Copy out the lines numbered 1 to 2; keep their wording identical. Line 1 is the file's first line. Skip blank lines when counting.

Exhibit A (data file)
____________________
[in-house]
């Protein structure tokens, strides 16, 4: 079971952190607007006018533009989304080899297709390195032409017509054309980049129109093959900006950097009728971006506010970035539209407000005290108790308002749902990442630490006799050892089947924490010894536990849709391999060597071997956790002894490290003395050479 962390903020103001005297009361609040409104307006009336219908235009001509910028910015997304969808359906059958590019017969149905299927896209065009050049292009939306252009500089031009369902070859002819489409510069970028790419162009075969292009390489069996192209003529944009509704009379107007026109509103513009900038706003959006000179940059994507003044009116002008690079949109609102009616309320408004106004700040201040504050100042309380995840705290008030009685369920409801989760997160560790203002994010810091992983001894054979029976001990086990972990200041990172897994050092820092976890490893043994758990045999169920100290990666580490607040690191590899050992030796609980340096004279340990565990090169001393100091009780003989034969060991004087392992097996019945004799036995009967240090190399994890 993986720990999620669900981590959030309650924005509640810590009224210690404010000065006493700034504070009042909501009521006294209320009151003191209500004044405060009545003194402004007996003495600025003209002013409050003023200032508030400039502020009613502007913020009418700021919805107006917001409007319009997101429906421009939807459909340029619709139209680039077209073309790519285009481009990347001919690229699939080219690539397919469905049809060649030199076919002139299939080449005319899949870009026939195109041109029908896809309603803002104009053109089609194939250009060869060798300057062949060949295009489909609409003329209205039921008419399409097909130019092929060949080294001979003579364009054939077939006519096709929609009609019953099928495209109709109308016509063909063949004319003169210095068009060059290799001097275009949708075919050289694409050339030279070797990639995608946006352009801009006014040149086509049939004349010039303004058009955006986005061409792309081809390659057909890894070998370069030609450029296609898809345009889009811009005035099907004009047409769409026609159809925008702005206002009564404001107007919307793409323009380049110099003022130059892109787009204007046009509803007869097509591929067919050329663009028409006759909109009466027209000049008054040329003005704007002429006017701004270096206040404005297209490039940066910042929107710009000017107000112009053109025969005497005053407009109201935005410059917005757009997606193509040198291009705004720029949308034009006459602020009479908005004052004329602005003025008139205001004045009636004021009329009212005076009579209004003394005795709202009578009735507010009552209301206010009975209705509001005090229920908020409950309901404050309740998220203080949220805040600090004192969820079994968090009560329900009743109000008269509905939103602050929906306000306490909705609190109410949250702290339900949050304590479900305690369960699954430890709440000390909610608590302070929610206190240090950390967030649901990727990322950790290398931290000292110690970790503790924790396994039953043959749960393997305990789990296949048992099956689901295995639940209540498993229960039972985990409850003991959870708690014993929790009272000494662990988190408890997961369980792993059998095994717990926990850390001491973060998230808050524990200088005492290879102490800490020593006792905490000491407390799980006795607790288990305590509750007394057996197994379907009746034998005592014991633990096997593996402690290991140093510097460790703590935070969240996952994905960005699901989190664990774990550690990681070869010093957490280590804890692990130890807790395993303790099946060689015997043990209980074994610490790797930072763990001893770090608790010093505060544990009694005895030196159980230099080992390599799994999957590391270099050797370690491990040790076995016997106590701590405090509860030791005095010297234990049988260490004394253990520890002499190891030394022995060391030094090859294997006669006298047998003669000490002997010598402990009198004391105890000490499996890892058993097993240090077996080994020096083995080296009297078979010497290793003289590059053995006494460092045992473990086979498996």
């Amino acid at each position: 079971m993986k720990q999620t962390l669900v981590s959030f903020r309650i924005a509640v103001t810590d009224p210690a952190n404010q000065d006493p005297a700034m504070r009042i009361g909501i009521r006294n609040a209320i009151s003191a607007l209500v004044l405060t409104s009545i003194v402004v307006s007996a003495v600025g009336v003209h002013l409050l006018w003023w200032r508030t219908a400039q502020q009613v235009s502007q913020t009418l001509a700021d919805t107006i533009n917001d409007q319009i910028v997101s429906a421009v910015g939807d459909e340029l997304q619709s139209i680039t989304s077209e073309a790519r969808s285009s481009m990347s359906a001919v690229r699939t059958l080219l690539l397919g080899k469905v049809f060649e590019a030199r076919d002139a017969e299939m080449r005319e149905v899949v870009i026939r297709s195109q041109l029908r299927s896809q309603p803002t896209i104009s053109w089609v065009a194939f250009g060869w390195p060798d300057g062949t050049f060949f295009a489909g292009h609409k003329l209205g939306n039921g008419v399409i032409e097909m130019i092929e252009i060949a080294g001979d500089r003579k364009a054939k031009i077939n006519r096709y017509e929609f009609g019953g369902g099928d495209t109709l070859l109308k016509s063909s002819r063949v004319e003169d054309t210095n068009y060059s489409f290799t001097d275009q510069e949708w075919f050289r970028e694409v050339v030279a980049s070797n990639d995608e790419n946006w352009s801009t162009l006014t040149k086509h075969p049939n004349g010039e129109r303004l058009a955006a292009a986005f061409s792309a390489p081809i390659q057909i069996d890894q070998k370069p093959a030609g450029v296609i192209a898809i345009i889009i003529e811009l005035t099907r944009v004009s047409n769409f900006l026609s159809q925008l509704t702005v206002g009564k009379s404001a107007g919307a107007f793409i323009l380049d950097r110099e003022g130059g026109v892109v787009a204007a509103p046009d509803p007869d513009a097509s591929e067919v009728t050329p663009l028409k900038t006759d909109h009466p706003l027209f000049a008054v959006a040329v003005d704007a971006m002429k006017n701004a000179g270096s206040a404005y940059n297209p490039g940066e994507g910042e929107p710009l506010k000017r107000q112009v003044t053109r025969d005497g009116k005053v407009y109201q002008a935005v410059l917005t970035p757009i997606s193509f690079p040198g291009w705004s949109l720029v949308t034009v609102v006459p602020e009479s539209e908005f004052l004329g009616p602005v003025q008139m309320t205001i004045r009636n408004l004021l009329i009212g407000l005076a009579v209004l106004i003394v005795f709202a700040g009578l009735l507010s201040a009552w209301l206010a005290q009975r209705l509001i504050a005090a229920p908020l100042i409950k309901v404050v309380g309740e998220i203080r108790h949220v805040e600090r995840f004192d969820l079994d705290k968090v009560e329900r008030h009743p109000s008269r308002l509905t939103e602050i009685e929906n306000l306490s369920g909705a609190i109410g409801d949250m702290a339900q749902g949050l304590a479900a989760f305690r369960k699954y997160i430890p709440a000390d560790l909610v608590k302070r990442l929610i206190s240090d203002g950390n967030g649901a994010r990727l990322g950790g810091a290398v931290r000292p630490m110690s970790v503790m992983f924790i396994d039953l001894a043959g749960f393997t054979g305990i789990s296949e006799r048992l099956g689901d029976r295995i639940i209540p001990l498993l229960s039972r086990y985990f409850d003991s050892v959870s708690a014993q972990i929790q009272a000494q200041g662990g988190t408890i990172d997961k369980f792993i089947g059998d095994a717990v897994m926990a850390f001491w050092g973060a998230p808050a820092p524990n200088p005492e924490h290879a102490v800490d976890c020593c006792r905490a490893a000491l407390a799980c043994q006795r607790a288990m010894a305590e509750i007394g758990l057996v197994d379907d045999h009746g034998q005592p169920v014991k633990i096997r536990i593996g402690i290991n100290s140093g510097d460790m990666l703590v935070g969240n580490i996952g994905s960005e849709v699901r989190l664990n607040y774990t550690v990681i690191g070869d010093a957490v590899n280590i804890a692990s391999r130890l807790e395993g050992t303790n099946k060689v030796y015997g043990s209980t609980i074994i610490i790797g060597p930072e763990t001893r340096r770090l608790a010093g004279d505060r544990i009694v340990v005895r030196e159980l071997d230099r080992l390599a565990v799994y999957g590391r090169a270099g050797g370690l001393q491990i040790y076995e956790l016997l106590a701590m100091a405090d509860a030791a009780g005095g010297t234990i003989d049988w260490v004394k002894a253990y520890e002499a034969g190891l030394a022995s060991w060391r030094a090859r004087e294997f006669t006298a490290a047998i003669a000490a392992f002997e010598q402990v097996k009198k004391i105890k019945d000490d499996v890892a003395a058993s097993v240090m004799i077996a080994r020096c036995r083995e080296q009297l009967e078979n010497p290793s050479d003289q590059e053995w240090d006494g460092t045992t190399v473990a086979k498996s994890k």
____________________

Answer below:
[in-house]
């Protein structure tokens, strides 16, 4: 079971952190607007006018533009989304080899297709390195032409017509054309980049129109093959900006950097009728971006506010970035539209407000005290108790308002749902990442630490006799050892089947924490010894536990849709391999060597071997956790002894490290003395050479 962390903020103001005297009361609040409104307006009336219908235009001509910028910015997304969808359906059958590019017969149905299927896209065009050049292009939306252009500089031009369902070859002819489409510069970028790419162009075969292009390489069996192209003529944009509704009379107007026109509103513009900038706003959006000179940059994507003044009116002008690079949109609102009616309320408004106004700040201040504050100042309380995840705290008030009685369920409801989760997160560790203002994010810091992983001894054979029976001990086990972990200041990172897994050092820092976890490893043994758990045999169920100290990666580490607040690191590899050992030796609980340096004279340990565990090169001393100091009780003989034969060991004087392992097996019945004799036995009967240090190399994890 993986720990999620669900981590959030309650924005509640810590009224210690404010000065006493700034504070009042909501009521006294209320009151003191209500004044405060009545003194402004007996003495600025003209002013409050003023200032508030400039502020009613502007913020009418700021919805107006917001409007319009997101429906421009939807459909340029619709139209680039077209073309790519285009481009990347001919690229699939080219690539397919469905049809060649030199076919002139299939080449005319899949870009026939195109041109029908896809309603803002104009053109089609194939250009060869060798300057062949060949295009489909609409003329209205039921008419399409097909130019092929060949080294001979003579364009054939077939006519096709929609009609019953099928495209109709109308016509063909063949004319003169210095068009060059290799001097275009949708075919050289694409050339030279070797990639995608946006352009801009006014040149086509049939004349010039303004058009955006986005061409792309081809390659057909890894070998370069030609450029296609898809345009889009811009005035099907004009047409769409026609159809925008702005206002009564404001107007919307793409323009380049110099003022130059892109787009204007046009509803007869097509591929067919050329663009028409006759909109009466027209000049008054040329003005704007002429006017701004270096206040404005297209490039940066910042929107710009000017107000112009053109025969005497005053407009109201935005410059917005757009997606193509040198291009705004720029949308034009006459602020009479908005004052004329602005003025008139205001004045009636004021009329009212005076009579209004003394005795709202009578009735507010009552209301206010009975209705509001005090229920908020409950309901404050309740998220203080949220805040600090004192969820079994968090009560329900009743109000008269509905939103602050929906306000306490909705609190109410949250702290339900949050304590479900305690369960699954430890709440000390909610608590302070929610206190240090950390967030649901990727990322950790290398931290000292110690970790503790924790396994039953043959749960393997305990789990296949048992099956689901295995639940209540498993229960039972985990409850003991959870708690014993929790009272000494662990988190408890997961369980792993059998095994717990926990850390001491973060998230808050524990200088005492290879102490800490020593006792905490000491407390799980006795607790288990305590509750007394057996197994379907009746034998005592014991633990096997593996402690290991140093510097460790703590935070969240996952994905960005699901989190664990774990550690990681070869010093957490280590804890692990130890807790395993303790099946060689015997043990209980074994610490790797930072763990001893770090608790010093505060544990009694005895030196159980230099080992390599799994999957590391270099050797370690491990040790076995016997106590701590405090509860030791005095010297234990049988260490004394253990520890002499190891030394022995060391030094090859294997006669006298047998003669000490002997010598402990009198004391105890000490499996890892058993097993240090077996080994020096083995080296009297078979010497290793003289590059053995006494460092045992473990086979498996």